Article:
"You must be Red Beard," I said to barista who, you guessed it, had a red beard hanging off his chin like an ancient stalactite. We chatted for some time; seemed like a good dude who poured great coffee.
The Sounds Of Oklahoma
After hours of hauling ass with my car's t-tops off, standing in Oklahoma's vast agricultural expanse was overwhelmingly quiet ... but, like, in a peaceful way. It was really soothing to listen to the chrips of birds and bugs and nothing else for a few seconds before cranking up the speedometer and my hair metal playlist for another couple of hundred miles.
A Kansas Sunset
Not always, but often, when I tell people that I'm driving cross-country I get a response along the lines of: "Ugh, but you have to go through Kansas!" Nebraska, Oklahoma, and Iowa are also citied as "slog states" by people who either have never seen them or don't appreciate solitude. Country singer Jason Alden touches on this in the 2012 song "Fly Over States."
I'm not the midwestern evangelist that Mr. Alden is, but I wholly reject the notion that the so-called "flyover states" are best seen from the cruising altitude of an airliner. A Kansas sunset really is spectacular, and the huge sky out there is an exceptional canvas to see it get splashed on.
On a more introspective level, running wide-open across the middle of the U.S.A. is a great opportunity to reflect on your own insignifiance. It's like zooming out in open ocean in a little boat. Or, what I imagine it'd be like to fly through space in a small starfighter. In fact, driving from Californa to Wisconsin in mid-Fall kind of had me feeling like Luke Skywalker commuting from the desert planet Tatooine to the Dagobah swamp world in Star Wars. Driving a vaguely X-Wing-shaped wedgemobile from the '80s was no small contribution to that vibe.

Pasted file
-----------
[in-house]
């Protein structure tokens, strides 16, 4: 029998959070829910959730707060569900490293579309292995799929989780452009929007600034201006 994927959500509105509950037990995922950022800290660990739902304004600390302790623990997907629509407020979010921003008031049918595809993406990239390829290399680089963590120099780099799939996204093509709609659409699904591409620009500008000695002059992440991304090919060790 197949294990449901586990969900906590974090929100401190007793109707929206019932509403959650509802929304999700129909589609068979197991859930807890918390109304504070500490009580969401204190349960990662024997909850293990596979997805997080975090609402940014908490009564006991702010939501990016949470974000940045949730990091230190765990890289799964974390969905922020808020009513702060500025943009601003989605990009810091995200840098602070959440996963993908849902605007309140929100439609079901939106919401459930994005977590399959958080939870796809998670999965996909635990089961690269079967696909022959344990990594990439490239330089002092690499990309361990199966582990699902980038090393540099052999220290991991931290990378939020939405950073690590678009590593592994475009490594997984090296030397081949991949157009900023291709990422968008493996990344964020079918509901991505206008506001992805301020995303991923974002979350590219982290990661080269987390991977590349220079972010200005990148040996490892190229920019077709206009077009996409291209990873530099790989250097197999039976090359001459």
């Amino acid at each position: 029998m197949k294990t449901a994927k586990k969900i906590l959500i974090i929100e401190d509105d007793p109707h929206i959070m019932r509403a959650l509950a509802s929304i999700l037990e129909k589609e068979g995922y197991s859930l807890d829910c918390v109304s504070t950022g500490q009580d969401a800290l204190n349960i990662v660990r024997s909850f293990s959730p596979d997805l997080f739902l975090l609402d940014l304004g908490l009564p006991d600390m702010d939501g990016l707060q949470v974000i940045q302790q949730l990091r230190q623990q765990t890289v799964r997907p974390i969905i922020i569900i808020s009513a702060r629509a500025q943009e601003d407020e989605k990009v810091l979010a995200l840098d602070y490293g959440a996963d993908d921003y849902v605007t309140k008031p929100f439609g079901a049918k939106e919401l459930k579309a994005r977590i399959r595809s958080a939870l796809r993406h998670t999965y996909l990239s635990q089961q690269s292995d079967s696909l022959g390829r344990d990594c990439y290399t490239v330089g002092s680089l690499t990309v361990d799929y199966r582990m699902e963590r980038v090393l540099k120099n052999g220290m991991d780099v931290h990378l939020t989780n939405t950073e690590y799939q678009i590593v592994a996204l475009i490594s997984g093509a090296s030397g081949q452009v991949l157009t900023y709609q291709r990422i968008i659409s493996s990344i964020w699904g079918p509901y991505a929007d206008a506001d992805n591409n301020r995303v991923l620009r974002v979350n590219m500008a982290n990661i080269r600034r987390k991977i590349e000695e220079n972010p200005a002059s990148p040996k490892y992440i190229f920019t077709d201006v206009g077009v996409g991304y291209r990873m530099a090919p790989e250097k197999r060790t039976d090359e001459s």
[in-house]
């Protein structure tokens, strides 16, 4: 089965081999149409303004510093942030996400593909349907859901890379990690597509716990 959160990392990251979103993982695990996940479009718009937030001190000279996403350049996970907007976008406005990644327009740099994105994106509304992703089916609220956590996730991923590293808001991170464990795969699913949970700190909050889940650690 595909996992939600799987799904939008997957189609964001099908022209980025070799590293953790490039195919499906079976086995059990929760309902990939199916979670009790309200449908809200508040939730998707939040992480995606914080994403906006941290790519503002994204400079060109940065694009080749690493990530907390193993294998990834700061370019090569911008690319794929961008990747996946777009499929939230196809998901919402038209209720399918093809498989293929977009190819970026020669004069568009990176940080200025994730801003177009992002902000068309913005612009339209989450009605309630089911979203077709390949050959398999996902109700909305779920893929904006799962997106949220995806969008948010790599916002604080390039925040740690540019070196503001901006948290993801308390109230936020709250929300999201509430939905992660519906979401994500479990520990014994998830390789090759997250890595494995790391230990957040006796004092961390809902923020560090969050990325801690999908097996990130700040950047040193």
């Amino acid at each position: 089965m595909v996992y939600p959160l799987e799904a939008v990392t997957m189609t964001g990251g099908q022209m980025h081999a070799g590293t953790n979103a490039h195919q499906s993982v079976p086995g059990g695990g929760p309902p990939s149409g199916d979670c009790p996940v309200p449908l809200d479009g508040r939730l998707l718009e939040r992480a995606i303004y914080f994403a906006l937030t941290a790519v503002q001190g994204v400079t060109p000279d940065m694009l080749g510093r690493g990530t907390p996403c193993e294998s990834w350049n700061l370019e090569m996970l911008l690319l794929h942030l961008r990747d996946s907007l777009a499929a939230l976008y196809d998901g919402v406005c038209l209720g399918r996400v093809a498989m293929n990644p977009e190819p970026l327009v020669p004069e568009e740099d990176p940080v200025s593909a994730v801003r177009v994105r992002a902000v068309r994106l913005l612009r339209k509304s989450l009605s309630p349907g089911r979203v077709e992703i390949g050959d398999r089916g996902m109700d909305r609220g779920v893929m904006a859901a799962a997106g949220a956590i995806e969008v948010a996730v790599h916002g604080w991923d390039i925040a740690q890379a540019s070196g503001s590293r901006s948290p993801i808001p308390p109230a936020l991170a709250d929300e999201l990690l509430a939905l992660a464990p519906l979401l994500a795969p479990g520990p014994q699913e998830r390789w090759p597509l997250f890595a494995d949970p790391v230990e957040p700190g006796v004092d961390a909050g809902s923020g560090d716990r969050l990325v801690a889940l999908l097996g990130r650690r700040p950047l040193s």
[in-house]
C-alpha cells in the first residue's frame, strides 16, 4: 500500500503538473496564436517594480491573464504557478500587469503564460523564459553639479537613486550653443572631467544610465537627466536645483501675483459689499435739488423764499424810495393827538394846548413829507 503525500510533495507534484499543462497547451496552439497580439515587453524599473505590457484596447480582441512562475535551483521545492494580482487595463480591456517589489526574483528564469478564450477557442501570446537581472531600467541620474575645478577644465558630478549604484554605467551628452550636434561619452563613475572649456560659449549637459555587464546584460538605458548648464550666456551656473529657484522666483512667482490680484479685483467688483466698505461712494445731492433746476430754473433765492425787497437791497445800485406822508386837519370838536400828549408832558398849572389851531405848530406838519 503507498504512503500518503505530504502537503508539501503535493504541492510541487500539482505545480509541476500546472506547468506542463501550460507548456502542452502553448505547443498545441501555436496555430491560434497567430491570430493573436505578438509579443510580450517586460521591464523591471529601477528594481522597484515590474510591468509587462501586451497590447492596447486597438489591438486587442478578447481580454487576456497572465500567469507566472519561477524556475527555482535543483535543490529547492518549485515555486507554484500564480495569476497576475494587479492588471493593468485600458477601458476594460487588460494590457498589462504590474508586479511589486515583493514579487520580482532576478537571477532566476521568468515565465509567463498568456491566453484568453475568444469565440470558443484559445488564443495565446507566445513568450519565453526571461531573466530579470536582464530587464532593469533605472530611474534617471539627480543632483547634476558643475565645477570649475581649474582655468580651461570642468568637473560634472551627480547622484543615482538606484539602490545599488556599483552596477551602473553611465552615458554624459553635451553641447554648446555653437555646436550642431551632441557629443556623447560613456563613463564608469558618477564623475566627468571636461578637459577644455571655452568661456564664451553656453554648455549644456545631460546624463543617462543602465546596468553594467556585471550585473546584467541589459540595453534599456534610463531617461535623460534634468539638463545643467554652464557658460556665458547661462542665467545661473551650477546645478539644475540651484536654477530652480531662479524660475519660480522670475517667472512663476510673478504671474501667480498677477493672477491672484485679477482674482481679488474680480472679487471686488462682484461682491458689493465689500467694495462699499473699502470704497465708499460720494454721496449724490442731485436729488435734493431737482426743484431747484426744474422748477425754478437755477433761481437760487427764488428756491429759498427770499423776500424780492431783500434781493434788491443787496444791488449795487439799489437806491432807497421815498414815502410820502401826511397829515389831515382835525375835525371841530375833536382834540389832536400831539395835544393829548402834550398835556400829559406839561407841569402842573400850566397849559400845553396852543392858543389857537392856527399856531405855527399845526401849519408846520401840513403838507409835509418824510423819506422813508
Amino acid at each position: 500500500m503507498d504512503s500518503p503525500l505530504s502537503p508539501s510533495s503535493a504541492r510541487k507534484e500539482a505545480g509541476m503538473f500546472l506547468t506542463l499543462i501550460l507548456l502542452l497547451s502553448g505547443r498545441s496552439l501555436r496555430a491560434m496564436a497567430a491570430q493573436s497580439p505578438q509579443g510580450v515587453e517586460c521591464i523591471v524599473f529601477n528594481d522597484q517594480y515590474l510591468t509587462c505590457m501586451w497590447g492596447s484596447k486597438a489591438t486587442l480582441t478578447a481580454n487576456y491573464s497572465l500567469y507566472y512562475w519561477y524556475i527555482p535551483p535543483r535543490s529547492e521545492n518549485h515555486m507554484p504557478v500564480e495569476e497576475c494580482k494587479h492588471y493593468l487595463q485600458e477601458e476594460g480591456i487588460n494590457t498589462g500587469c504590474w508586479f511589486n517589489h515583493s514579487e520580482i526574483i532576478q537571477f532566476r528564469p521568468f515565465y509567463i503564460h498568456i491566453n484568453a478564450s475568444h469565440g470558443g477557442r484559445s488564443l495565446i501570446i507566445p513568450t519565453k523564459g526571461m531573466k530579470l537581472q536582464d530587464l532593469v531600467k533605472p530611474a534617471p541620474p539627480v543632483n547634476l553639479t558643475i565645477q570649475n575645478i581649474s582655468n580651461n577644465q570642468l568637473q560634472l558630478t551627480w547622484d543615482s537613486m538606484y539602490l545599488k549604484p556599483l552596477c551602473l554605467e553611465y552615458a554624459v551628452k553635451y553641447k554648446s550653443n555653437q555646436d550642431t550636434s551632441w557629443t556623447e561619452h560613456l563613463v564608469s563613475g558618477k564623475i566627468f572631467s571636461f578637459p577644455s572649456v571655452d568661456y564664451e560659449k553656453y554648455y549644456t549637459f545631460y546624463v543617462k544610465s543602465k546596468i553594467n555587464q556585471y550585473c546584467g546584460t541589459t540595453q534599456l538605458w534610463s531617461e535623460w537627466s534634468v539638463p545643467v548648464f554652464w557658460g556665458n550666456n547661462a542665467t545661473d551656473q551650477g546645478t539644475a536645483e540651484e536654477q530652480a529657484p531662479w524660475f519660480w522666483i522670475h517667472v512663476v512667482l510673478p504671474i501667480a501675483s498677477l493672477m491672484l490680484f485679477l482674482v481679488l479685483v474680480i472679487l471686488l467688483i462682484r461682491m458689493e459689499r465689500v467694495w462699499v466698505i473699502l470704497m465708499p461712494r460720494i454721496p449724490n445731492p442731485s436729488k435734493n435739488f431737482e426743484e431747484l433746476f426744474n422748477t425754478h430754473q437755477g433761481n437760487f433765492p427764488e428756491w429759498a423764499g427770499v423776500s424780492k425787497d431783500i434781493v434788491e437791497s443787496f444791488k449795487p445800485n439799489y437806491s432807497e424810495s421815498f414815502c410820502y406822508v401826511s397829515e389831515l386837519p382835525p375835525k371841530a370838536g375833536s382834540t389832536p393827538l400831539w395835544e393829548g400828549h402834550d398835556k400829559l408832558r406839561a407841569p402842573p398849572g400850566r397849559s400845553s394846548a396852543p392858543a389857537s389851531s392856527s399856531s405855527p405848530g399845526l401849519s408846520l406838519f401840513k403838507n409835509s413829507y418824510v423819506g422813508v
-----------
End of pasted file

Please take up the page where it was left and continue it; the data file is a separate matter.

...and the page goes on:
The piece of plumbing rubber I used to make an intake duct appears to be holding, the Z's cooling system has shown zero signs of stress, and I can't find any obvious leaks besides one. All the Z's problems for the first 2,100 miles of this trip have been mercifully minor.
I've got a little power steering leak to keep an eye on, but it's so slow I haven't had to add fluid since LA. The car still doesn't love to idle when it's cold, but I suspect that might be rectifed once I fit a proper intake hose. I did also notice that one of my inner tie rod boots is blown to smithereens and a few bushings up front are looking pretty ragged; there's probably a steering rebuild in this car's future.
Oh yeah, and for about an hour one day, the speedometer decided to max itself out. Before I could think too much on what had happened, or even download a speedometer phone app to hold me over until I could fix it, it healed itself.
Idle Thoughts And Takeaways
I really wish this Z had a turbocharger. I'll never deal with the labor and expense to drop one in, but a little more torque and like 30 extra HP would go a long way. Maybe I should see what it'd take to plumb in nitrous.
I need to build some kind of cargo management system that lets me easily carry stuff and secure the t-tops when they're off. And maybe my future NOS tank?
This might be my favorite (of, now, eight) cross-U.S.A. road trips I've done. Flying solo adds a nice element of self-reflection and peace; a classic grand touring car is perfect for such a mission on so many levels. In fact, I'll have to do another post articulating that more completely.
I really hope I never have to get rid of this 1984 300ZX.
I gotta watch the original Star Wars movies again soon.
As you're reading this, I'm rolling out of Madison and making my way toward a random hotel on the eastern edge of Ohio. That'll be a long and straightforward transit stage—I have about 550 miles to do, so unfortunatley I won't be able to dally much in Chicago, Cleveland, or anywhere else nearby.
However, the payoff for that slog will be a (hopefully) interesting ride through Pennsilvania. My plan is to rip the short Route 666 (it's real—Google Maps says so. Is it haunted by Satanic demons? That's what we shall find out). Then I aim to make my way over some other squiggly map lines on to a city called Williamsport by the Susquehanna River. I've never heard of that place, but it had a nice selection of hotels that were reasonably priced so, Williamsport, here I come!
After that, it's another fairly long trip across the familiar territory of New York, Connecticut and Western Massachusetts to whatever hotel I'm inclined to splurge on near Brookline, MA. Then, finally, if nothing breaks or stops me, onto the Larz Anderson Auto Museum at around 8:30 on Sunday morning for Japanes Car Day 2022. Hope to see some of you there, by the way. I'll be wearing a big coat that looks like a piece of Southwestern hotel furniture—the same thing I've been rocking since California. Flag me down and say hello if you see me!